A research paper and data book should be prepared and available with any other necessary forms or relevant materials for display at Covestro PRSEF.
A project data book is your most treasured piece of work. Record accurate and detailed notes to make a logical and winning project. Good notes show consistency and thoroughness to the judges and will help you when writing your research paper. Judges highly recommend displaying a data book.
The title page and table of contents allows the reader to follow the organization of the paper quickly.
After finishing research and experimentation, you are required to write a (maximum) 100-word, one-page abstract. An abstract should include:
The abstract also may include any possible research applications. Only minimal reference to previous work may be included. The abstract should focus on work done since the last PRSEF and should not include:
Visit Abstract Criteria for more information.
A research paper should be prepared and available along with a project data book and any necessary forms or relevant written materials. A research paper helps organize data as well as thoughts. A good paper includes the following sections:
Title Page and Table of Contents – The title page and table of contents allows the reader to follow the organization of the paper quickly.
Introduction – The introduction sets the scene for your report. The introduction includes the purpose, your hypothesis, problem or engineering goals; an explanation of what prompted your research, and what you're hoped to achieve.
Materials and Methods – Describe in detail the methodology used to collect your data or make your observations, design apparatus, etc. Your report should be detailed enough so that someone could repeat the experiment from the information in your paper. Include detailed photographs or drawings of self-designed equipment. Only include this year's work.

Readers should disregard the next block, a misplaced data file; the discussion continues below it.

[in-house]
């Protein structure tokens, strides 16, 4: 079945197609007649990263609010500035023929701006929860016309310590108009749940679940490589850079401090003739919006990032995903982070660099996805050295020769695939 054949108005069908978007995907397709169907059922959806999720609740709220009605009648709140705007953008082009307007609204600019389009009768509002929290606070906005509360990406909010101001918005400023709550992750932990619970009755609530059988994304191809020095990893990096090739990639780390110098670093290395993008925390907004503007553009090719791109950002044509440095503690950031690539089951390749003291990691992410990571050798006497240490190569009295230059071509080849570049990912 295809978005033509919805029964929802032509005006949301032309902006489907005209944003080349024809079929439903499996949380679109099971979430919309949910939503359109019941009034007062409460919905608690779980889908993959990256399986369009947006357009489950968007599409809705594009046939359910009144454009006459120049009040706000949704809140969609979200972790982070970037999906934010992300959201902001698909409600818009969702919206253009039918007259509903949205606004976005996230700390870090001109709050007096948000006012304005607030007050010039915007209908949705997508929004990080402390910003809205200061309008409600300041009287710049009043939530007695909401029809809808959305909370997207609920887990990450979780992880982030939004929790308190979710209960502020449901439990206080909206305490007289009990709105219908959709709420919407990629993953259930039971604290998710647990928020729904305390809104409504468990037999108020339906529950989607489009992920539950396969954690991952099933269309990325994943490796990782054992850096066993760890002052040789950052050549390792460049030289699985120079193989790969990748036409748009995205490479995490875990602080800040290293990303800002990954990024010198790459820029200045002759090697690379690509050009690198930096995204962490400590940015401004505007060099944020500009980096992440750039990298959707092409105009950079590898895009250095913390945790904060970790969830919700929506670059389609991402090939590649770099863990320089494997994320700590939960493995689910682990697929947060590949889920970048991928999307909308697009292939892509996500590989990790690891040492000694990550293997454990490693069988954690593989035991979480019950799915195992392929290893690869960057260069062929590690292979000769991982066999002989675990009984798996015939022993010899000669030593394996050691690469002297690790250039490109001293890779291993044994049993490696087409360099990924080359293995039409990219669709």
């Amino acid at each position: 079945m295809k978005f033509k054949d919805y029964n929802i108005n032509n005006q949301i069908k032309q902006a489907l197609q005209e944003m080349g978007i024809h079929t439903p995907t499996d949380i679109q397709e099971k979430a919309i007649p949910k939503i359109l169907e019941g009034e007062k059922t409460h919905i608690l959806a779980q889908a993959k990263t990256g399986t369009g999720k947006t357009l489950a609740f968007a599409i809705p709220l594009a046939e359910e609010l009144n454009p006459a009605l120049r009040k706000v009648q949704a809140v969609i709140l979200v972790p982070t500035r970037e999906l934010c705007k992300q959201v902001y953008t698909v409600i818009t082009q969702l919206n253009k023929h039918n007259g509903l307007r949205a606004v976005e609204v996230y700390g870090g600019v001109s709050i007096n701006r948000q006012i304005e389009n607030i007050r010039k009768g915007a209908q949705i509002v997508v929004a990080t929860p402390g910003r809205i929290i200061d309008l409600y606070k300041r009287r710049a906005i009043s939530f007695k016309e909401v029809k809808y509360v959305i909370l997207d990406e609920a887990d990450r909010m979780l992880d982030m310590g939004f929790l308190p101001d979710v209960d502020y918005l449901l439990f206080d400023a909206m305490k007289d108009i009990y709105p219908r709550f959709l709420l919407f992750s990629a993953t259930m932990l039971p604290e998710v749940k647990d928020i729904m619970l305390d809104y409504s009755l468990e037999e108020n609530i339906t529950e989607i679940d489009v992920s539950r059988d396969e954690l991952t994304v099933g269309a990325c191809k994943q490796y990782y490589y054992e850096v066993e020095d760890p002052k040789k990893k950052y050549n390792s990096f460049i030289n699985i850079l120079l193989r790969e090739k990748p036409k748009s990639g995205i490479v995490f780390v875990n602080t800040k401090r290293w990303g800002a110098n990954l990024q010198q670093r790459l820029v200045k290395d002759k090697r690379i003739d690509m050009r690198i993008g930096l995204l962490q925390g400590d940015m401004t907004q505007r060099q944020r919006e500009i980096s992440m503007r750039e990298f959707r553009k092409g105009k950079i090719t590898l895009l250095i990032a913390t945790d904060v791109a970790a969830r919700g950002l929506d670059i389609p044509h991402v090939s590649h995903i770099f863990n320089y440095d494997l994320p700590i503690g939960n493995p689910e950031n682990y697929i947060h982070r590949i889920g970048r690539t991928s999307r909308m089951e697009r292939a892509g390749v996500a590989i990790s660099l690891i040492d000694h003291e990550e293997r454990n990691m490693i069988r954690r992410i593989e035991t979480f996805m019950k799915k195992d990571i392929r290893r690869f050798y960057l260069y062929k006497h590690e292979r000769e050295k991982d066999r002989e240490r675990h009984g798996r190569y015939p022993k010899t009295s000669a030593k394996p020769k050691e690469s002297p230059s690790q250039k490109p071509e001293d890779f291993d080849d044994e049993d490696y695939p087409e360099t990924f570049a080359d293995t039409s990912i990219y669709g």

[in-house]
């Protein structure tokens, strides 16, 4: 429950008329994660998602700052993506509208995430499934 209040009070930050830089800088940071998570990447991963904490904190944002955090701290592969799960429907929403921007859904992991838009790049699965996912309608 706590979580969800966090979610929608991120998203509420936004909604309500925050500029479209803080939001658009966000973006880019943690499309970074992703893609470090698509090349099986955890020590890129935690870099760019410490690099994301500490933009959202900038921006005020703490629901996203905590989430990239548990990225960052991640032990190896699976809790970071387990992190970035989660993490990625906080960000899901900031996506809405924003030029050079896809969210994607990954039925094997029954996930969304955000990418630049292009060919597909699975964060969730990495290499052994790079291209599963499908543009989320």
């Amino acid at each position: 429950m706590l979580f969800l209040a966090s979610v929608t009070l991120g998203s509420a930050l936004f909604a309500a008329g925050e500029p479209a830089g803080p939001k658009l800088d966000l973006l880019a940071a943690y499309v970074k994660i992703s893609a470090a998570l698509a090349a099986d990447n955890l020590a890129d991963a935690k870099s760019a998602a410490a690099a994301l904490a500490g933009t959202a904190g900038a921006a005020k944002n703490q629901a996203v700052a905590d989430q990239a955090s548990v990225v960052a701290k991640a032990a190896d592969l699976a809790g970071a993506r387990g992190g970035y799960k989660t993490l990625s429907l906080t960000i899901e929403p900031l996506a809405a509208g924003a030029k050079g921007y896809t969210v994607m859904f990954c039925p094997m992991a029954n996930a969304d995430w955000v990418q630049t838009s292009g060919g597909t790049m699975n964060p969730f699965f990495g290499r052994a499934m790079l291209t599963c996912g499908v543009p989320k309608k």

Results – The results include data and analysis. This should include statistics, graphs, etc.
Discussion – The discussion section is the essence of your paper. Tell your readers exactly what you did and thought. Compare your results with theories, published data, commonly held beliefs, and expected results. Discuss possible errors. How did the data vary between repeated observations of similar events? How were results affected by uncontrolled events? What would you do differently if you repeated this project? What other experiments should be conducted.
Conclusion – Briefly summarize your results. Be specific. Do not generalize. Never introduce anything in the conclusion that has not already been discussed. Also, mention practical applications.
Appendix includes Acknowedgments – Credit those who assisted you, including individuals, businesses, and educational or research institutions. Note any financial or material donations. Do not list teachers, parents, school, etc. by name.
Bibliography – Include any documentation not your own (i.e., books, journal articles). See an appropriate reference in your discipline for format ie. APA, MLA or Chicago Manual of Style.